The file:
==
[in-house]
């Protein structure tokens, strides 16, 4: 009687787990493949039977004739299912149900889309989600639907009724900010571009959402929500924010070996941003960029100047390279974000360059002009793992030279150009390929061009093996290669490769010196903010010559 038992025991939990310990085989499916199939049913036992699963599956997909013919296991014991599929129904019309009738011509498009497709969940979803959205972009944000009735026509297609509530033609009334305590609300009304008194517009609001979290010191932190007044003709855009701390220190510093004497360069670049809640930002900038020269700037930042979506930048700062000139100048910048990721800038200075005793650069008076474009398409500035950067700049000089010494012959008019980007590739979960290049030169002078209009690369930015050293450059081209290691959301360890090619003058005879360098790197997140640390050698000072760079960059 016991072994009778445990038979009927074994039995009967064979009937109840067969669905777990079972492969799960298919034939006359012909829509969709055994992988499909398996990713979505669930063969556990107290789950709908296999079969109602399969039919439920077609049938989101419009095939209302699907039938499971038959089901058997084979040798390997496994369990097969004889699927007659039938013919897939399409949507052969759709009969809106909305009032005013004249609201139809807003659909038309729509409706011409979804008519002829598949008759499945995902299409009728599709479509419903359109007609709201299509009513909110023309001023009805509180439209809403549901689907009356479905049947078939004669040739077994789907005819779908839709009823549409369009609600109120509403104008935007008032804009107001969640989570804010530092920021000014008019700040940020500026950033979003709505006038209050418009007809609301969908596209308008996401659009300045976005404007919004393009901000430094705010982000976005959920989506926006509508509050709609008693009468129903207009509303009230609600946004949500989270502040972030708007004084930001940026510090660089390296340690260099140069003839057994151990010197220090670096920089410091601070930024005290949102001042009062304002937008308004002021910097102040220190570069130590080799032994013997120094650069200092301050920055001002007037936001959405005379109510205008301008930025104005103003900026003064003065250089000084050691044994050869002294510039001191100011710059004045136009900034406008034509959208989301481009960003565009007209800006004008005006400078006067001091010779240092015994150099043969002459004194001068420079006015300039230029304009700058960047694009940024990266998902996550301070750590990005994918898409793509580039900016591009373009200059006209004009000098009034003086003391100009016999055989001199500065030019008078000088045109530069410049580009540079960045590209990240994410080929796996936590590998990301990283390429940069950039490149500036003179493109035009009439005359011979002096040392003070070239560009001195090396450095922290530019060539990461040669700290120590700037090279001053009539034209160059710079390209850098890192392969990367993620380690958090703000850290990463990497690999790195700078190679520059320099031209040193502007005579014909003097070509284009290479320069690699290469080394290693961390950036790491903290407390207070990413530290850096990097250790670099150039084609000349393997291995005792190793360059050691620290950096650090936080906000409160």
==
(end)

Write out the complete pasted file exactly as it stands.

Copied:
[in-house]
């Protein structure tokens, strides 16, 4: 009687787990493949039977004739299912149900889309989600639907009724900010571009959402929500924010070996941003960029100047390279974000360059002009793992030279150009390929061009093996290669490769010196903010010559 038992025991939990310990085989499916199939049913036992699963599956997909013919296991014991599929129904019309009738011509498009497709969940979803959205972009944000009735026509297609509530033609009334305590609300009304008194517009609001979290010191932190007044003709855009701390220190510093004497360069670049809640930002900038020269700037930042979506930048700062000139100048910048990721800038200075005793650069008076474009398409500035950067700049000089010494012959008019980007590739979960290049030169002078209009690369930015050293450059081209290691959301360890090619003058005879360098790197997140640390050698000072760079960059 016991072994009778445990038979009927074994039995009967064979009937109840067969669905777990079972492969799960298919034939006359012909829509969709055994992988499909398996990713979505669930063969556990107290789950709908296999079969109602399969039919439920077609049938989101419009095939209302699907039938499971038959089901058997084979040798390997496994369990097969004889699927007659039938013919897939399409949507052969759709009969809106909305009032005013004249609201139809807003659909038309729509409706011409979804008519002829598949008759499945995902299409009728599709479509419903359109007609709201299509009513909110023309001023009805509180439209809403549901689907009356479905049947078939004669040739077994789907005819779908839709009823549409369009609600109120509403104008935007008032804009107001969640989570804010530092920021000014008019700040940020500026950033979003709505006038209050418009007809609301969908596209308008996401659009300045976005404007919004393009901000430094705010982000976005959920989506926006509508509050709609008693009468129903207009509303009230609600946004949500989270502040972030708007004084930001940026510090660089390296340690260099140069003839057994151990010197220090670096920089410091601070930024005290949102001042009062304002937008308004002021910097102040220190570069130590080799032994013997120094650069200092301050920055001002007037936001959405005379109510205008301008930025104005103003900026003064003065250089000084050691044994050869002294510039001191100011710059004045136009900034406008034509959208989301481009960003565009007209800006004008005006400078006067001091010779240092015994150099043969002459004194001068420079006015300039230029304009700058960047694009940024990266998902996550301070750590990005994918898409793509580039900016591009373009200059006209004009000098009034003086003391100009016999055989001199500065030019008078000088045109530069410049580009540079960045590209990240994410080929796996936590590998990301990283390429940069950039490149500036003179493109035009009439005359011979002096040392003070070239560009001195090396450095922290530019060539990461040669700290120590700037090279001053009539034209160059710079390209850098890192392969990367993620380690958090703000850290990463990497690999790195700078190679520059320099031209040193502007005579014909003097070509284009290479320069690699290469080394290693961390950036790491903290407390207070990413530290850096990097250790670099150039084609000349393997291995005792190793360059050691620290950096650090936080906000409160």